Veterinary practice has changed a lot in the last thirty years. Vets used to focus on large animals raised for food. Now veterinary practice is used for companion animals. Nutrition research on farm animals used to be conducted by animal scientists looking for the most efficient and profitable methods of producing meat or milk. Now small animal nutrition is a minor part of vet training, the focus is more on animal diseases.
Nutrition is now recognized as a specialty in veterinary medicine. The American College of Veterinary Nutrition (ACVN) administers a nutrition barely registers on the veterinary radar. certification program based on training, clinical experience, publication, and examination. By 2007, 61 of 75,000 veterinarian members of American Veterinary Medical Association had achieved this certification. Twenty years after ACVN’s founding,
Pet food companies are deeply entrenched in veterinary education and have an interest in developing strong relationships with vets who will promote their product. One example: Hill’s Pet Nutrition, maker of Science and Prescription Diets; Hill’s is closely associated with the Mark Morris Institute. The institute offers short courses on pet nutrition to veterinary schools, free of charge. Hill’s is not alone in investing resources in veterinarians and students. Source: Feed Your Pet Right-Marion Nestle, PH.D., M.P.H. and Malden Nesheim, PH.D.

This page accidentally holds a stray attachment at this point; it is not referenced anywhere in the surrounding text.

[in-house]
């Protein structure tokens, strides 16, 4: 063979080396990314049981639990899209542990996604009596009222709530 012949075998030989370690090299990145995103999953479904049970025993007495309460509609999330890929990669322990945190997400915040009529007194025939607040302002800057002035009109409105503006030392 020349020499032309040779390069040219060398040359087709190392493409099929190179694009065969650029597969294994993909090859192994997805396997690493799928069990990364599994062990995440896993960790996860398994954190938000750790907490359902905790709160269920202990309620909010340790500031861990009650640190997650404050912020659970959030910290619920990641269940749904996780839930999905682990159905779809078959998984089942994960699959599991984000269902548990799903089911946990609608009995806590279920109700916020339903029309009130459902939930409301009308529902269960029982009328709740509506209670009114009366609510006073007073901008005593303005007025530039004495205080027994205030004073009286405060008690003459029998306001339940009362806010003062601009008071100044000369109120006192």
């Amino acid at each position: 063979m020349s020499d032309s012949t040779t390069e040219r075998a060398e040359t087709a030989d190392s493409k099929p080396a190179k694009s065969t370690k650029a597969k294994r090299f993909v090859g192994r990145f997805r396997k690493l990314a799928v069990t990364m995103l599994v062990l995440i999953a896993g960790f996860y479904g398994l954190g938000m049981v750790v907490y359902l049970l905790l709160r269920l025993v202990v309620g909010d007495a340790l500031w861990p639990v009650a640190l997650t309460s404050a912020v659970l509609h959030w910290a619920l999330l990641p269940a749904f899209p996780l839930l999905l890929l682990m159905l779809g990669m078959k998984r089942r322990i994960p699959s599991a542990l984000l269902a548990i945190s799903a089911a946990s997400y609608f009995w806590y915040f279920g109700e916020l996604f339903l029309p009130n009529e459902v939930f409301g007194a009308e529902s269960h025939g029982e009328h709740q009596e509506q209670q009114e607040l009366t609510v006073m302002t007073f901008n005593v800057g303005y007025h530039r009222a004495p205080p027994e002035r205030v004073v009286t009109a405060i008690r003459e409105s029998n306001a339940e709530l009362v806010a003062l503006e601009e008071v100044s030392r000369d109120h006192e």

We have shifted to a more holistic approach, studying the whole animal and not just treating the symptoms. Animal naturopaths are often mistaken for holistic veterinarians and while they both respect the animal as a whole, their roles are quite different. Holistic veterinarians are all initially conventionally trained and then later seek out the additional training in holistic methods using more natural treatments. Animal naturopaths are focused on promoting health rather than treating disease.
by Shawn Messonnier, DVM
- Most veterinarians (and few pet store employees) do not have any significant training in pet nutrition.
- Veterinarians often know nothing more about nutrition than the small amount they were taught in veterinary school. The textbooks and other nutritional information provided to students and veterinarians at continuing education seminars usually come from pet food companies that do not make “natural” diets.
- The majority of pet foods on the market contain animal and plant by-products, chemical preservatives, additives, and many artificial ingredients. These are not as healthy as those that contain wholesome meats, vegetables, and more natural preservatives.
- Prescription diets are usually no better than nonprescription diets when it comes to the quality of ingredients. Whenever possible, homemade diets are preferred for animals with various ailments. If necessary, prescription diets (plus a lot of nutritional supplements) may be given to some patients, but are best used for a short time while the animal heals.
- AVMA vs. Raw Food; Industry Wins, Pets Lose (poisonedpets.com)
- What Do Vets Learn About Nutrition? (animalwellnessmagazine.com)